I made the one from the Cake Bible and it turned out great. There is also a recipe from Cook's Illustrated magazine, probably the holiday issue two years ago for "Bittersweet Chocolate Roulade" which also works well. I prefer a lighter whipped cream filling then a heavy ganache or anything like that, since the whole thing is pretty intense anyhow.
It does look much cooler with the mushrooms than without -- although the mushrooms fool some people into thinking you actually put real mushrooms on your cake (sigh). I know someone who also makes fake tree fungus out of the meringue by piping a ruffle out of the meringue and then attaching it after baking it. Oh and if you have any rosemary around it looks like pine needles.
This is one of those desserts that people get really excited about.
I've made the buche de noel from Beranbaum's book. I actually made it as a birthday cake for my daughter. Instead of meringue mushrooms, I put little figurines of Winnie-the-Pooh characters on the log, and decorated it with fresh, edible flowers.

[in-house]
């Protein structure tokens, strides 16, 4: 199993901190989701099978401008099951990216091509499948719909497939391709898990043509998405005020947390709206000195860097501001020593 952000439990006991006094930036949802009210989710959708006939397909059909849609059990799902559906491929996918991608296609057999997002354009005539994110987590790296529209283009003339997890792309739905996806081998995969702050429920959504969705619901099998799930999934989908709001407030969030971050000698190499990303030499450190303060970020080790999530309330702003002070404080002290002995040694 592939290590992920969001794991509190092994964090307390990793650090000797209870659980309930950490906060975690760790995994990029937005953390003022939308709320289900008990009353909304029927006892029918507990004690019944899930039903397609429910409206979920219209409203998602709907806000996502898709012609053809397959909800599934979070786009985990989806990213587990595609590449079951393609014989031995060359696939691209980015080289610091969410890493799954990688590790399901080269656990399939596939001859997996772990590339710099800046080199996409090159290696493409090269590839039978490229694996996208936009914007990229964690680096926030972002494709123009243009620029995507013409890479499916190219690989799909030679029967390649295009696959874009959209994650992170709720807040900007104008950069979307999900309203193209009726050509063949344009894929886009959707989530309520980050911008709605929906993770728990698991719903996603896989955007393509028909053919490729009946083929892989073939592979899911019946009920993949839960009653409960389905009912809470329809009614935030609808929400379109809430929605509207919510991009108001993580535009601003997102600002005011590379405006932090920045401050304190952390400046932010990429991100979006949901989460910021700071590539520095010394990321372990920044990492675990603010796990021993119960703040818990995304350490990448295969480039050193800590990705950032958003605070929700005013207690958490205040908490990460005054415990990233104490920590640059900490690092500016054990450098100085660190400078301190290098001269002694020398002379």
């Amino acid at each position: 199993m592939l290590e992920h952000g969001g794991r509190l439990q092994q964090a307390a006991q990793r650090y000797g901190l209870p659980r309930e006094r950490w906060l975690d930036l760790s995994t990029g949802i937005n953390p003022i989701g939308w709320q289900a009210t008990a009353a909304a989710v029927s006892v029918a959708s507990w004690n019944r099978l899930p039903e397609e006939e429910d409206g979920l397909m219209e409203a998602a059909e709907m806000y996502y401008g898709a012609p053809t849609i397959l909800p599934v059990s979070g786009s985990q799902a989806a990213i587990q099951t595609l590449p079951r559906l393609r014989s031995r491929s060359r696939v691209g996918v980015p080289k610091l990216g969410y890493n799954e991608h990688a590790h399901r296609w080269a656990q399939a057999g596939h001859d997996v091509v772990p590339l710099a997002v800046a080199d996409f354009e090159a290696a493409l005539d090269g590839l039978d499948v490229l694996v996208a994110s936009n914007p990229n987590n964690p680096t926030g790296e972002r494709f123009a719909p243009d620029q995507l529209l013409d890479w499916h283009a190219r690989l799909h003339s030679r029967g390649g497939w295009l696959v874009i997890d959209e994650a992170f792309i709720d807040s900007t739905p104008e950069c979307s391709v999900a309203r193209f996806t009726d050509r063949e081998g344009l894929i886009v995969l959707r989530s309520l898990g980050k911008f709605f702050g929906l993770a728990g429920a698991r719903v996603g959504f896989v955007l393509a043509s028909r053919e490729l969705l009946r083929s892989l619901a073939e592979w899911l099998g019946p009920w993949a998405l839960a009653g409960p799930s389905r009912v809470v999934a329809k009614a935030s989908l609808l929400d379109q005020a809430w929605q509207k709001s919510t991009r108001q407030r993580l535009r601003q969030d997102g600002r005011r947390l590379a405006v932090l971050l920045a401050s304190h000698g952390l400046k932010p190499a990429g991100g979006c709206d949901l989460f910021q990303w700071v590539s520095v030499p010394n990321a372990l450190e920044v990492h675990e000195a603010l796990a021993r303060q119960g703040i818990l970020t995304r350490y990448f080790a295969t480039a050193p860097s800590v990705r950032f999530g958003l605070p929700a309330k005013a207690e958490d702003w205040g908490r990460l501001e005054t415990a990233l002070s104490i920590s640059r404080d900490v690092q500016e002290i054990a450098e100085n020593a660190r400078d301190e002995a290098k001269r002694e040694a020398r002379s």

My husband still tells me it's one of the best-tasting and most beautiful cakes I've made (and I have made a lot of cakes over the years!)
Also, I plan to make it this Christmas, time permitting. I believe it can be assembled ahead of time and frozen. What a time-saver!
Re: Buche de Noel. Consult Jacques Pepin's many cookbooks. I do remember him making this on a PBS television show . I think this show was co-hosted with Julia Child in a series, "Cooking with Master Chefs"... but I can't be positively sure about this. There was a companion cookbook.